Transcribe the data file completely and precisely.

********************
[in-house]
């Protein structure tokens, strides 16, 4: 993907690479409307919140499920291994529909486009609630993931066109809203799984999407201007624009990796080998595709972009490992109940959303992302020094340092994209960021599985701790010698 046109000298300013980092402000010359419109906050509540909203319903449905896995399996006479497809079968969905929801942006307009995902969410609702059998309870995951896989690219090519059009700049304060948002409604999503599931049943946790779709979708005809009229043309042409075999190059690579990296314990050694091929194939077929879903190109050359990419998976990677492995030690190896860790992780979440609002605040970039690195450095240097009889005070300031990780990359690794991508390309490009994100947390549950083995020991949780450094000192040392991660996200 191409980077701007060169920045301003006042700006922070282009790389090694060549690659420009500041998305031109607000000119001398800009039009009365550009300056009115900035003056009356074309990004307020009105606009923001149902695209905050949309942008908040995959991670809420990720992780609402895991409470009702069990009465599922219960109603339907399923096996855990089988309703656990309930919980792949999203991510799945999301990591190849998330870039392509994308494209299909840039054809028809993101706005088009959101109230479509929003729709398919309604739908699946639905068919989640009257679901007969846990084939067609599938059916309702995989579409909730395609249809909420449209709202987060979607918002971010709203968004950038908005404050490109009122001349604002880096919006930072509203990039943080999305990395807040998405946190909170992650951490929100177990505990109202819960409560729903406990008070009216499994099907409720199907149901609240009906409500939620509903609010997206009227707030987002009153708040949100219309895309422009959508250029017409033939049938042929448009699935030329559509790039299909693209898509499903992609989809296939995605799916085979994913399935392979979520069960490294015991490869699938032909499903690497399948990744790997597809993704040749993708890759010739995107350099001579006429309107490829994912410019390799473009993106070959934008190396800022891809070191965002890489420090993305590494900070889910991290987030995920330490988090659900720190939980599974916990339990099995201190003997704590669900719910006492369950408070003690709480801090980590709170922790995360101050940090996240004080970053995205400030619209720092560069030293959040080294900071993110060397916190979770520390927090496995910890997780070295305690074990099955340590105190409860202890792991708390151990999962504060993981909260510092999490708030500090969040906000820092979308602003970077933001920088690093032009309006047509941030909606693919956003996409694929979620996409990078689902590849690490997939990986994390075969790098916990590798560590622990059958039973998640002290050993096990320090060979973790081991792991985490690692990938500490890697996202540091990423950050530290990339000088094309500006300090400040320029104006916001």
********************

[in-house]
């Protein structure tokens, strides 16, 4: 993907690479409307919140499920291994529909486009609630993931066109809203799984999407201007624009990796080998595709972009490992109940959303992302020094340092994209960021599985701790010698 046109000298300013980092402000010359419109906050509540909203319903449905896995399996006479497809079968969905929801942006307009995902969410609702059998309870995951896989690219090519059009700049304060948002409604999503599931049943946790779709979708005809009229043309042409075999190059690579990296314990050694091929194939077929879903190109050359990419998976990677492995030690190896860790992780979440609002605040970039690195450095240097009889005070300031990780990359690794991508390309490009994100947390549950083995020991949780450094000192040392991660996200 191409980077701007060169920045301003006042700006922070282009790389090694060549690659420009500041998305031109607000000119001398800009039009009365550009300056009115900035003056009356074309990004307020009105606009923001149902695209905050949309942008908040995959991670809420990720992780609402895991409470009702069990009465599922219960109603339907399923096996855990089988309703656990309930919980792949999203991510799945999301990591190849998330870039392509994308494209299909840039054809028809993101706005088009959101109230479509929003729709398919309604739908699946639905068919989640009257679901007969846990084939067609599938059916309702995989579409909730395609249809909420449209709202987060979607918002971010709203968004950038908005404050490109009122001349604002880096919006930072509203990039943080999305990395807040998405946190909170992650951490929100177990505990109202819960409560729903406990008070009216499994099907409720199907149901609240009906409500939620509903609010997206009227707030987002009153708040949100219309895309422009959508250029017409033939049938042929448009699935030329559509790039299909693209898509499903992609989809296939995605799916085979994913399935392979979520069960490294015991490869699938032909499903690497399948990744790997597809993704040749993708890759010739995107350099001579006429309107490829994912410019390799473009993106070959934008190396800022891809070191965002890489420090993305590494900070889910991290987030995920330490988090659900720190939980599974916990339990099995201190003997704590669900719910006492369950408070003690709480801090980590709170922790995360101050940090996240004080970053995205400030619209720092560069030293959040080294900071993110060397916190979770520390927090496995910890997780070295305690074990099955340590105190409860202890792991708390151990999962504060993981909260510092999490708030500090969040906000820092979308602003970077933001920088690093032009309006047509941030909606693919956003996409694929979620996409990078689902590849690490997939990986994390075969790098916990590798560590622990059958039973998640002290050993096990320090060979973790081991792991985490690692990938500490890697996202540091990423950050530290990339000088094309500006300090400040320029104006916001």